The Arengo (Assembly) of the Venetian Slovenia used to meet near this chapel.
The ceiling contains figures in ornamental relief and representations of saints within a decorated network tracery.
The coats of arms of Cividale and the Gastaldia (the Longobard administrative office) of Antro can also be seen in the ceiling tracery.

The Chapel of San Antonio Abate


Clenia – San Pietro al Natisone

The chapel of San Antonio Abate is in Clenia, the village immediately following Azzida, on the left hand side of the road leading to Savogna. It was probably founded in the 14th Century. Following the earthquakes of 1511-1513, the apse was reconstructed to the style of the school of master Andrea from Skofja Loka. The altar belongs to the group of gilded altars (zlati oltar).

The Chapel of San Mattia Apostolo


Costne - Grimacco

Costne is a hamlet in the Municipality of Grimacco located in the upper Cosizza basin and reached by the twisting road from Clodig. The chapel stands on a hill, and is thought to be from the late Romanesque period (14th-15th Centuries) and to have been reconstructed in the early 16th Century following the earthquakes of 1511-13. Later restoration work was carried out in the 18th and 19th Centuries. The bell tower, with its triple-mullioned windows, is of recent construction.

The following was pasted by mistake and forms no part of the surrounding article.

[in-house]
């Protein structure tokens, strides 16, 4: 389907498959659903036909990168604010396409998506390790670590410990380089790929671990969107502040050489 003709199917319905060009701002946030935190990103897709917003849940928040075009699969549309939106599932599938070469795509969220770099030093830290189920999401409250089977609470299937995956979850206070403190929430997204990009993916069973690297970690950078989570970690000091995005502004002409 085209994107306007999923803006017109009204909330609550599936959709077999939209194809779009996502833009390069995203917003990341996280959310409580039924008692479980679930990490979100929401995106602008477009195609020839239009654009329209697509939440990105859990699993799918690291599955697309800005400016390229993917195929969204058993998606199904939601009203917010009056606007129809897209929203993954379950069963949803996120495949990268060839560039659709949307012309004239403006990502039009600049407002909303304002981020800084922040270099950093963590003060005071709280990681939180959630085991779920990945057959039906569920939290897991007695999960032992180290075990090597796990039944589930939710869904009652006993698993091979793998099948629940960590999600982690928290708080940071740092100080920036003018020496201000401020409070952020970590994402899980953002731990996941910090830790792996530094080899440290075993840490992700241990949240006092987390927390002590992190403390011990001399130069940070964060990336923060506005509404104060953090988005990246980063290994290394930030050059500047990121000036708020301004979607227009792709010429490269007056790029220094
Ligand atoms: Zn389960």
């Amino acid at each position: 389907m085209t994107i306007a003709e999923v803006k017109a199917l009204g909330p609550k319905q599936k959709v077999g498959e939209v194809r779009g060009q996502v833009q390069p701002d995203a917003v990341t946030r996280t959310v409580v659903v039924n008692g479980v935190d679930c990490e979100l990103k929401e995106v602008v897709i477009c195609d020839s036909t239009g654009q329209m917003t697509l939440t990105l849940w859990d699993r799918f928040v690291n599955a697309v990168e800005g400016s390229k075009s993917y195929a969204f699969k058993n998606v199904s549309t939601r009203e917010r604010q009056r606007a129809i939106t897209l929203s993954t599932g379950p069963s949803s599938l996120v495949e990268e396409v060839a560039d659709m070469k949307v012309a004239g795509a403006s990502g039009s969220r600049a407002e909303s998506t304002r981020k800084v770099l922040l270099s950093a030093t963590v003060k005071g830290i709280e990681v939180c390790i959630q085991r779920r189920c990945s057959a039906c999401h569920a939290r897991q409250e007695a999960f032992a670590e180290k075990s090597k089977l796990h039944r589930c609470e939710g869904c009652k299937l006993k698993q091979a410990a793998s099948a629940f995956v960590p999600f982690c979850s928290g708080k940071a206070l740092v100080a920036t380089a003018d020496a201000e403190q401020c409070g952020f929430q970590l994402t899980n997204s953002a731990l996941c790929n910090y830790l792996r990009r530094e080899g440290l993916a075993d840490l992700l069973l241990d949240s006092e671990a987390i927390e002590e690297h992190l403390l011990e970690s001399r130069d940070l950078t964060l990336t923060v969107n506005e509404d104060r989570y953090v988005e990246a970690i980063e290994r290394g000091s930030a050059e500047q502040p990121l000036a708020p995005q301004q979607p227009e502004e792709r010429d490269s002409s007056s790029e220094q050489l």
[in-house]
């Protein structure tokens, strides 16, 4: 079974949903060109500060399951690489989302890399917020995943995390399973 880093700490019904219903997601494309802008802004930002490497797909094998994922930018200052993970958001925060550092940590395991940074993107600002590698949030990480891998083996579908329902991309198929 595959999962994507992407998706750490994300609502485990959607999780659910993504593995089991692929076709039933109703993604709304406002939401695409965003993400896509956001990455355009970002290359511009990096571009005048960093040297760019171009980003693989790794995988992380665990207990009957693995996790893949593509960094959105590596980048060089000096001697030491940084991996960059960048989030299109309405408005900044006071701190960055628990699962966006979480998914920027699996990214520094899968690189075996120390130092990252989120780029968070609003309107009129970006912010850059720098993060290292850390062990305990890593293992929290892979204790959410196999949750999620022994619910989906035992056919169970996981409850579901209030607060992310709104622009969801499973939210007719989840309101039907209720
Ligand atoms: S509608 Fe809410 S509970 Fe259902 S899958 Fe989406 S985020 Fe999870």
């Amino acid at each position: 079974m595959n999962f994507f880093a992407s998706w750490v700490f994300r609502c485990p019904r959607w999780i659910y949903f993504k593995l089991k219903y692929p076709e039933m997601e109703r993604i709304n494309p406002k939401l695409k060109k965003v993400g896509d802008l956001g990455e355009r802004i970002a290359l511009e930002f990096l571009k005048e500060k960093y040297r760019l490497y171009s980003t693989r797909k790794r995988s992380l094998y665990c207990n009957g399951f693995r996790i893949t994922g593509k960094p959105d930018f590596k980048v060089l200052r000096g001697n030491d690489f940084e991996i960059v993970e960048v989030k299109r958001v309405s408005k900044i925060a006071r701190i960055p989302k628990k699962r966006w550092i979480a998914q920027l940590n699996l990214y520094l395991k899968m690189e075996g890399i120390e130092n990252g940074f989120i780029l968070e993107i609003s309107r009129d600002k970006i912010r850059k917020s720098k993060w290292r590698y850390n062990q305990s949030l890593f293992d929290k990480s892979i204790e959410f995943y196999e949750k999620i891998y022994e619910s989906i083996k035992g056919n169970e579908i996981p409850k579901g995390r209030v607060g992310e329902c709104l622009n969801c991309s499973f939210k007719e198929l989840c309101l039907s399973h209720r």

The Chapel of San Antonio of Bergagna


Merso di Sopra – San Leonardo

The chapel is sited on the brow of a small mound at the start of the ridge that divides the Cosizza and Erbezzo valleys near the hamlet of Merso di Sopra.  It was the headquarters of the Magistracy of Merso, similar to that of Antro, with which it jointly formed the Arengo (Assembly). The Capitolo di Cividale archive contains the chapel’s foundation deed, dated 11 February 1441. The deeds relating to the construction works reveal that the site fell under the jurisdiction of Cividale’s Monastery of Santa Maria in Valle. The interior contains some fragments of 15th Century frescoes that were seriously damaged during reconstruction work in 1795.